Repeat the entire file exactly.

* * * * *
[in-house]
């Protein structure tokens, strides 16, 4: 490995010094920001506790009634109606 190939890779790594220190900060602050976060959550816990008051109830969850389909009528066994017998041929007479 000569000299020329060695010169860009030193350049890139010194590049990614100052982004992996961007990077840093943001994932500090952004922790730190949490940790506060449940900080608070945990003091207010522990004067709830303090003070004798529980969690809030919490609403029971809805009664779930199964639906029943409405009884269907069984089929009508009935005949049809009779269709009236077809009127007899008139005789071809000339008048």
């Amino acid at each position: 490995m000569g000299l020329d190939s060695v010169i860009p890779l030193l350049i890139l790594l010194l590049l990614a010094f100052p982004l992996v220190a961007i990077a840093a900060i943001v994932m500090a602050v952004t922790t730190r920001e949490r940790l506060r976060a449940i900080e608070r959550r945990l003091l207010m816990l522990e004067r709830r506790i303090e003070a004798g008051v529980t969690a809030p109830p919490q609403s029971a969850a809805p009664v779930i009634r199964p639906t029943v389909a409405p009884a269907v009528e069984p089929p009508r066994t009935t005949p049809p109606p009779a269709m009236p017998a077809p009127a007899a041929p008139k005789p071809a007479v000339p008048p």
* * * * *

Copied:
[in-house]
């Protein structure tokens, strides 16, 4: 490995010094920001506790009634109606 190939890779790594220190900060602050976060959550816990008051109830969850389909009528066994017998041929007479 000569000299020329060695010169860009030193350049890139010194590049990614100052982004992996961007990077840093943001994932500090952004922790730190949490940790506060449940900080608070945990003091207010522990004067709830303090003070004798529980969690809030919490609403029971809805009664779930199964639906029943409405009884269907069984089929009508009935005949049809009779269709009236077809009127007899008139005789071809000339008048």
């Amino acid at each position: 490995m000569g000299l020329d190939s060695v010169i860009p890779l030193l350049i890139l790594l010194l590049l990614a010094f100052p982004l992996v220190a961007i990077a840093a900060i943001v994932m500090a602050v952004t922790t730190r920001e949490r940790l506060r976060a449940i900080e608070r959550r945990l003091l207010m816990l522990e004067r709830r506790i303090e003070a004798g008051v529980t969690a809030p109830p919490q609403s029971a969850a809805p009664v779930i009634r199964p639906t029943v389909a409405p009884a269907v009528e069984p089929p009508r066994t009935t005949p049809p109606p009779a269709m009236p017998a077809p009127a007899a041929p008139k005789p071809a007479v000339p008048p």